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Recent Contributions to Cryptographic Hash Functions


Hash functions are one of cryptography's most fundamental building blocks, even more so than encryption functions. For example, hash functions are used for digital fingerprinting and commitment schemes, such as message authentication and random number generation, as well as for digital signature schemes, stream ciphers, and random oracles.

Recently, Antoine Joux, one of the leading cryptographers of our time, discovered multi-collision attacks against the general framework in which hash functions are constructed [1], and Xiaoyun Wang created an attack that breaks the collision-resistance property of the most widely deployed hash functions [2], including MD5 and SHA-1. In 2005, Arjen Lenstra and Wang demonstrated how to forge two digital certificates, based on the MD5 hash function, by using different keys but the same signature -- something that was hitherto thought to be impossible [3]. These attacks that were discovered, and other vulnerabilities that were exposed by researchers have stimulated a resurgence of research into hash functions. This research has also spawned an international competition, sponsored by the National Institute of Standards and Technology (NIST), an agency responsible for standards used by the U.S. Government, to create a next-generation hash function design.

In this article we highlight some recent work in hash function development. We begin by providing some background on hash functions and look at the problems that hash functions address. We then sketch how to build a hash function. Moving on, we outline recent seminal work in the field of hash functions. We describe two radically different designs entered in the NIST competition, the Skein and Vortex designs, created in part with Intel participation. This is followed by a discussion of the design rationale for each where we also compare and contrast the basic design decisions. We end with a summary of our findings.

Hash Functions

A hash functions is usually defined as a function H satisfying three properties [4]:

  • Collision resistance. It is computationally infeasible to find two distinct bit strings ss' such that H (s) = H ( s').
  • Pre-image resistance. Given a hash value t in the range of H, it is computationally infeasible to find a string s for which H (s) = t.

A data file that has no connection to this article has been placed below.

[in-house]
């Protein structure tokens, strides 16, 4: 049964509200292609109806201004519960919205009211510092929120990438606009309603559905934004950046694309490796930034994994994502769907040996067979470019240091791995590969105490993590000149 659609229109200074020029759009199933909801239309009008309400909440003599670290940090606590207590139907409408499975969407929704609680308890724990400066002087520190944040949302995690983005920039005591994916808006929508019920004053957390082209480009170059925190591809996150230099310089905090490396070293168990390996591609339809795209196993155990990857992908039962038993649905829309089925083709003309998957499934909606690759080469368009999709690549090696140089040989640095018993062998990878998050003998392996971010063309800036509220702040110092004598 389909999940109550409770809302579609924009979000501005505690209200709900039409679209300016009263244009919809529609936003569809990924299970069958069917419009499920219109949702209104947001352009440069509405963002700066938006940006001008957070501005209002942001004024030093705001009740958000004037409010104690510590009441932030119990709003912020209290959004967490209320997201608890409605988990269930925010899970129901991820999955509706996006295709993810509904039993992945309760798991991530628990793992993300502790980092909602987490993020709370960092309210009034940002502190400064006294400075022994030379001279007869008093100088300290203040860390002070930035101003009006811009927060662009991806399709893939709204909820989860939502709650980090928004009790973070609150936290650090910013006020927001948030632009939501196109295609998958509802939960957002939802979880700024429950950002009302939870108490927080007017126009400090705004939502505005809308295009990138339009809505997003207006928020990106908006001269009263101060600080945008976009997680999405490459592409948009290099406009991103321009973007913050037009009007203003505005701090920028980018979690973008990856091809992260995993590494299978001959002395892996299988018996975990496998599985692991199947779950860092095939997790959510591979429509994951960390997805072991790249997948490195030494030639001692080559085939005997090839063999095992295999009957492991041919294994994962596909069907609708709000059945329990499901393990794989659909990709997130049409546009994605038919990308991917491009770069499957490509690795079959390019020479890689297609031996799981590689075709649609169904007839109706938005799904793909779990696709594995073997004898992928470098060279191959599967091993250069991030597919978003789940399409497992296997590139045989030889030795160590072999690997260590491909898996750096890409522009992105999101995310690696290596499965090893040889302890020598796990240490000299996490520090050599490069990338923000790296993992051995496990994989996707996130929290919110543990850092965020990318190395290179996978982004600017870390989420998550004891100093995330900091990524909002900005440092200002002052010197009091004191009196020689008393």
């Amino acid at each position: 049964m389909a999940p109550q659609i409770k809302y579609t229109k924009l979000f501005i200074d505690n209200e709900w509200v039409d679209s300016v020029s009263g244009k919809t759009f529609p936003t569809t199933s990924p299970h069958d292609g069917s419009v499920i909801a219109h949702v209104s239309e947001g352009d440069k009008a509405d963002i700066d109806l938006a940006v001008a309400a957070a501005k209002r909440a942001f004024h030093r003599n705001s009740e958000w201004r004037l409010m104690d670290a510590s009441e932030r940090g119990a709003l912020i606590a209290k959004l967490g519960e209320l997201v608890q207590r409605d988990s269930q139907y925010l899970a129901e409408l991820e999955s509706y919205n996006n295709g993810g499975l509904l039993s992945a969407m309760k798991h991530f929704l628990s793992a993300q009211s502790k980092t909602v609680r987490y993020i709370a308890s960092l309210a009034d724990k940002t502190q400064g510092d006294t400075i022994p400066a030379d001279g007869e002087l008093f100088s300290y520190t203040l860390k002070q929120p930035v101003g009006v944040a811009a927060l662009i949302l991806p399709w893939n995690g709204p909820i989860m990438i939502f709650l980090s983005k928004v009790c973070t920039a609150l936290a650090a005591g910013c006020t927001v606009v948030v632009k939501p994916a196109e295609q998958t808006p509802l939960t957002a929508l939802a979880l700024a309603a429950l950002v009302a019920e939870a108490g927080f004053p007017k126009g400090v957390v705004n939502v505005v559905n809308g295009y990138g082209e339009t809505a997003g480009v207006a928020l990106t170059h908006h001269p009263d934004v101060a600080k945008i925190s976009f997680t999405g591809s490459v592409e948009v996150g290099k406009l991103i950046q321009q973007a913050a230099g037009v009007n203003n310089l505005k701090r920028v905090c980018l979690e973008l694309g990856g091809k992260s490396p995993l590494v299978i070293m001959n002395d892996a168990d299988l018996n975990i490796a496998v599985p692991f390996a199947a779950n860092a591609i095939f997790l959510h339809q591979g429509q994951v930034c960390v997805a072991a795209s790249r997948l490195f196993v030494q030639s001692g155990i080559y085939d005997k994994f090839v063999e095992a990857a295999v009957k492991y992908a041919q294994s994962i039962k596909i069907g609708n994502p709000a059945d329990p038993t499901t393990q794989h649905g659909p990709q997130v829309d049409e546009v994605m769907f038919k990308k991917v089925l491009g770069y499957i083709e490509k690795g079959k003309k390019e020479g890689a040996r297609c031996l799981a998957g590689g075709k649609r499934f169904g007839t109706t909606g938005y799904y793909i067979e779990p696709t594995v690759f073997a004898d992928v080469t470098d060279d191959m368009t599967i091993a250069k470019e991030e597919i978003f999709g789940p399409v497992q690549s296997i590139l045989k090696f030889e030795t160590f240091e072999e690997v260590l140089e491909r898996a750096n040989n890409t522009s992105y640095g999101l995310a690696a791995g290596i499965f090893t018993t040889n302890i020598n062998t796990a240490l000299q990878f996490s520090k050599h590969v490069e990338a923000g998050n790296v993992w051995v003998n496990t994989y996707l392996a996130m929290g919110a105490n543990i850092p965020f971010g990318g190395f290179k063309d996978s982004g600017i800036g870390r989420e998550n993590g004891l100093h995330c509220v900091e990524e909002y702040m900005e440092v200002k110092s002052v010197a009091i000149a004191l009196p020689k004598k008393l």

• 2nd Pre-image resistance. Given a string s and hash value t such that H (s) = t, it is computationally infeasible to find a second string s' such that H (s') = t as well.

A hash function maps the set of all bit strings into a "message digest" of defined length, called the hash function's "block size." Since there are many more strings than message digests, at least one digest output by the hash function must be the image of more than one input string. It is therefore remarkable that it is possible to build a function h that has the three properties previously noted. These properties imply that h essentially acts like a randomly selected compression function.

It is instructive to describe some typical use cases:

  • Digital fingerprinting. Hash functions construct effective digital fingerprints. If d represents a digital data structure, such as a document, then the message digest h (d) is its fingerprint; the 2nd-pre-image-resistance property says it is infeasible to find a second data structure d' with the same fingerprint h (d') = h (d) .
  • Digital signatures. Digital signatures extend digital fingerprinting by encrypting the hash value h (d) of a data structure d under a private key.
  • Message authentication. A hash function h used with a secret key K can be used to authenticate a message m. The idea is to create a tag t = h (K || m), where "||" denotes string concatenation, which is sent with the message and verified by the receiver. (This does not quite work in practice, because the cascade construction introduces vulnerabilities hashing the last message block. Instead the tag is essentially computed as h (K || h ( K || m))). Because of pre-image resistance, it is infeasible for an attacker to create the same tag tunless he or she knows the key K, and because of collision resistance, the tag could have been created only by concatenating the message m to the key K.
  • Pseudo-random number generation. One standard way to build a random number generator is to take a key K, usually called a "seed", and to compute h (K || 0 ), h (K || 1 ), h (K || 2 ), with each digest representing a different random number. If h and K are carefully selected, it is infeasible to distinguish this, by any statistical test, from a stream of genuine random numbers.
  • Stream ciphers. A stream cipher can be built by taking a hash function h, and encrypting message mi bymi ⊕ mi ⊕ h (K, i ), where " ⊕" denotes XOR, and decryption is mi ⊕ h (K, i ) ⊕ (mi ⊕ h (K, i )) ⊕ h (K, i ) = mi.
  • Random oracles. Random oracles can be thought of as specialized random number generators. They are used widely in cryptography, such as for randomizing public and private key encryption, to make them secure from arcane attacks.


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